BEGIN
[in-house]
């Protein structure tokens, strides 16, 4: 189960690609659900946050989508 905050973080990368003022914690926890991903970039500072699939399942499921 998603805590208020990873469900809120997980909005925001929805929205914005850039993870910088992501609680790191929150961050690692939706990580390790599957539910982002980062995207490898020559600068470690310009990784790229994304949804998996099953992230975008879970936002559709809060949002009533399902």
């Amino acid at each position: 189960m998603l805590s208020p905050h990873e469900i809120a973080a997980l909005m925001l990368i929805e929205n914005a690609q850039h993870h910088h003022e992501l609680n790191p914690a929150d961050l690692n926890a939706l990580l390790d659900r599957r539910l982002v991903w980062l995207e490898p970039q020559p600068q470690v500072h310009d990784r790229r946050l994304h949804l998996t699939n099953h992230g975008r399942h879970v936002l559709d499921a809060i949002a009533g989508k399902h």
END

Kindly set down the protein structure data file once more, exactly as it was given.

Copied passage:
[in-house]
């Protein structure tokens, strides 16, 4: 189960690609659900946050989508 905050973080990368003022914690926890991903970039500072699939399942499921 998603805590208020990873469900809120997980909005925001929805929205914005850039993870910088992501609680790191929150961050690692939706990580390790599957539910982002980062995207490898020559600068470690310009990784790229994304949804998996099953992230975008879970936002559709809060949002009533399902």
């Amino acid at each position: 189960m998603l805590s208020p905050h990873e469900i809120a973080a997980l909005m925001l990368i929805e929205n914005a690609q850039h993870h910088h003022e992501l609680n790191p914690a929150d961050l690692n926890a939706l990580l390790d659900r599957r539910l982002v991903w980062l995207e490898p970039q020559p600068q470690v500072h310009d990784r790229r946050l994304h949804l998996t699939n099953h992230g975008r399942h879970v936002l559709d499921a809060i949002a009533g989508k399902h």